I’m writing to remind you that the license to marry is not a license to be a spoiled brat. The wedding-industrial complex may have convinced you that this the most important day of your life.
The truth is, if you believe that, you will find that you’re queen for a day, and then left alone on a defunct throne. If you have drunk the Kool-Aid that the wedding is just about you, you will find yourself just as dead in your future family as did the followers of Jim Jones who drank the poisonous Kool-Aid. Far better to share a bit on this day and revel in friendship and support throughout your marriage.
Kool-Aid and weddings may have been appropriate when you lined up your teddy bears for the pretend nuptials of Ken and Barbie, but it is not exactly the pairing that comes immediately to mind when we are planning real weddings.
Of course, it’s not just the bride who thinks this is about “ME ME ME!”
Your parents may think this is their opportunity to promote themselves socially or celebrate their hard parenting work. Or maybe your stepparents may think they should be front and center. Your siblings may think they deserve at least second billing. Other family members may have their own ideas for a wedding that caters to their own needs. It would indeed be wonderful if all these folks were willing to bend. This does not always happen. Rather than master designers, brides and grooms find themselves as master arbitrators. The wedding is practice for many future negotiations.
Brides and grooms who consider only their own desires to construct the “perfect” wedding might find that instead they have demonstrated their own imperfections, their selfishness, their lack of consideration and their lack of gratitude. Your guests won’t be sharing the joy or celebrating the love between them. Your hope that the attendees will be praising the food, the flowers, and the bridesmaids’ dresses will be drowned by unhappy guests who spend their time nursing their own bruised egos.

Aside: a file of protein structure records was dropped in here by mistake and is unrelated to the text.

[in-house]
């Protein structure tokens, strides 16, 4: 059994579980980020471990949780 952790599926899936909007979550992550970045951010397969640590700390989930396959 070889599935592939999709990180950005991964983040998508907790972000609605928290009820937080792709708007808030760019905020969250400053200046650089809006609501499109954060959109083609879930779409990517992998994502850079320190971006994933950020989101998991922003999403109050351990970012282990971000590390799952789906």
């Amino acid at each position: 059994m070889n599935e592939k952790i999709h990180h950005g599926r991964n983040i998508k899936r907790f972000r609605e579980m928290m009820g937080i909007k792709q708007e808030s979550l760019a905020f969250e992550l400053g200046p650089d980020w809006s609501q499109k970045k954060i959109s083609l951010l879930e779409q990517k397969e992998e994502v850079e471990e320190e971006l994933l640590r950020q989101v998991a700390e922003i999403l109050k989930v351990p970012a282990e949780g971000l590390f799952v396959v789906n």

Rather than creating the perfect artistic performance, you and your groom should aim to show yourselves as great negotiators and good compromisers. Present yourselves as mature individuals who understand that this is a moment to bond your two families. Unless of course, you believe in that other myth that you will walk forever into the sunset of happiness with never a wrinkle in life.
A perfect day does not substitute for a good beginning. It’s not worth it to sacrifice future familial happiness for what will seem like insignificant minutiae later. We need family and friends because none of us cannot serve all the needs of another. So begin your marriage by including others, by acknowledging the change in their lives this marks. Thank your parents, acknowledge your siblings and be considerate of your friends.
And remember, while Barbie may have the perfect figure (although that is debatable) she is not fun to snuggle!
Enjoy the day AND your friends and family,
Ruth Nemzoff, The Expert 🙂
Author of Don’t Bite Your Tongue: How to Foster Rewarding Relationships with Your Adult Children and Don’t Roll Your Eyes: Making In-Laws Into Family